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Well it's a Monday afternoon on week 9 of my 15 months Low Carbon Cottages project and it's been a whistle stop tour of traditional building knowledge, retrofit, carbon footprinting, frameworks and conferences. I am still standing and keen as a bean! However
It's all about breathability. Most new builds (say post 1920) have cavity walls, and by that I mean they have an outer and inner shell of brick that allows air or better still insulation to decrease the ability of heat to be transferred through the walls and escape. This means that if less heat escapes, the less heat that needs to be created (through your energy bills) to keep the house at an acceptable level. It is also routine to ensure the bricks used in making these walls do not allow moisture in through non permeable membranes and damp courses etc., as wet walls are technically more thermally inefficient, if you have every worn a wet woolly jumper in the wind you'll know what I am on about.
Most traditional buildings, i.e. built pre 1919 have solid walls with no cavity, but usually are very thick to overcome this, rough rule of thumb the thicker the wall (of the same material) the less heat can escape through it. However there is moisture in the air, earth and obviously rain and with solid walls they were built in a time where water resistant materials weren't invented, so traditional solid walls absorb water from this moisture. Conversely, they can also lose moisture back out in to the external environment when it isn't as damp and also through the wall into the internal environment, which if well heated isn't an issue at all. So basically the wall breathes! Moisture in and moisture out and is all linked to the internal and external environment, and most of the time this creates a warm and healthy environment.
As we are all aware energy prices are going up, Climate change is being accepted by the majority and we have to meet Governments carbon reduction targets. So knowing this it makes sense to try and make buildings as energy efficient as possible and through retrofitting this can be achieved, but it's a bit more straight forward with new builds because they have either been built under regulations to improve the basic standard of thermal efficiency and also you can fill your cavity with insulation or use external wall insulation. Whereas Solid walls need a bit more consideration and care.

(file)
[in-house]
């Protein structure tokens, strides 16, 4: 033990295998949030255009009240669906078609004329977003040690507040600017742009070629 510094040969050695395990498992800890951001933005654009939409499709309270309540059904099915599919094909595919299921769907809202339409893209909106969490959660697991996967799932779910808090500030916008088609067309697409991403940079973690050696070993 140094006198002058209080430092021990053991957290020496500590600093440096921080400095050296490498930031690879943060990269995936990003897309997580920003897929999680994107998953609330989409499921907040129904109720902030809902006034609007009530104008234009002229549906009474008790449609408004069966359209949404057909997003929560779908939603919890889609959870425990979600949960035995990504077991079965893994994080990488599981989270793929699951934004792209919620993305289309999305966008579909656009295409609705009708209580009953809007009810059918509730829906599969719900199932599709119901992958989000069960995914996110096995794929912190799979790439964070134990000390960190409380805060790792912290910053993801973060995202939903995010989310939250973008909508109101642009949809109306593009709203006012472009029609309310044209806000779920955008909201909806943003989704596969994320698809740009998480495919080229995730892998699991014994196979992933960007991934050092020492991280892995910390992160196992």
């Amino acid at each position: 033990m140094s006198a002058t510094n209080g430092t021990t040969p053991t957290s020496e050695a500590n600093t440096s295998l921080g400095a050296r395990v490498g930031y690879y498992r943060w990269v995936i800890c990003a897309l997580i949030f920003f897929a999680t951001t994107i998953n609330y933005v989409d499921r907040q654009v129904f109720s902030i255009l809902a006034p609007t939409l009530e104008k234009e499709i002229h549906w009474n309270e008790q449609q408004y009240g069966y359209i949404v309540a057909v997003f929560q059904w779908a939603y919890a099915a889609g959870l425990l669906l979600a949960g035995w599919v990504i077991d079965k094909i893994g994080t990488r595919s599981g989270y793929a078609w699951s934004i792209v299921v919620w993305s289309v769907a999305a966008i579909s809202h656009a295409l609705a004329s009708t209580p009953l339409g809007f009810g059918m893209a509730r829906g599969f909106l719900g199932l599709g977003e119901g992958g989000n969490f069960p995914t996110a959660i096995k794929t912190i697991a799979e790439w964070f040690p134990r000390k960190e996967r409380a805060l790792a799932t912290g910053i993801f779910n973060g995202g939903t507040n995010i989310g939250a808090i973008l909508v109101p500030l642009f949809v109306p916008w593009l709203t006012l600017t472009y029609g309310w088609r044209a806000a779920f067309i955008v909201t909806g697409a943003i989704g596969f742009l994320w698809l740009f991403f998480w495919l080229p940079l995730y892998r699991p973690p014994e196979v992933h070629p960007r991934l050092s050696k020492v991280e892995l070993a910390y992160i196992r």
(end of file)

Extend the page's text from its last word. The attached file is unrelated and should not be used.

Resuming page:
Unfortunately, there have been lot of examples where people have tried to retrofit their traditional buildings applying modern ideas of water permeability and this creates a huge problem; Interstitial condensation. When you have a solid wall that allows the flow of moisture and add modern insulating materials that have a non-permeable membrane (you have seen huge sheets of yellow insulation will a shiny foil on one side, that's what I am on about, amongst other modern insulation types too) this traps in water. If your wall is used to breathing and you cover it up one side it's like losing a lung, it gets a bit hard to breathe and this causes a build-up of moisture between the wall and the insulation. Water = rot and decay = bad news, which can be very costly to repair and also replace all the good work you were trying to do.
People need to know that traditional buildings have different needs, they need to breathe, you can still improve the thermal efficiency of traditional buildings in many different ways, using breathable materials such as sheep wool, lime/hemp, flax and other permeable systems in the loft or roof and also on walls, but you must always get a professional to assess the risk of interstitial condensation.
And without sounding too wishy-washy why on earth would you want to covered up the beautiful building styles we have in Cumbria, imagine losing the detailed yet individual grey stone work outside your house, or early Victorian detailing on terraced red brick houses, or Tudor style black timbre frames with their white infill or the lovely rough undulating features on the internal wall of some of Cumbria's most stunning cottages, these heritage and cultural values need to be embraced, protected and managed not accidently put at risk. More often than not these features are why people want to live in these types of homes, or stay in these types of building, we all love a bit of character and you don't want to lose that value. Responsible retrofit is possible in traditional buildings and that's what the Low Carbon Cottages programme is aiming to fully understand, provide guidance on how to be sensitive to this issue and still have an energy efficient holiday cottage.
From a recent governmental report, in the North West you can improve the value of your property by up to 27% by improving its Energy Performance Certificate (EPC) rating, so why not have the best of both worlds! Decrease cost, decrease emissions, increase property value and increase customer satisfaction.
PS we'll keep you updated with any advances in the project and when and how you can get involved! Thanks for listening to my semi-educational rant!
- Tags: Low Carbon Cottages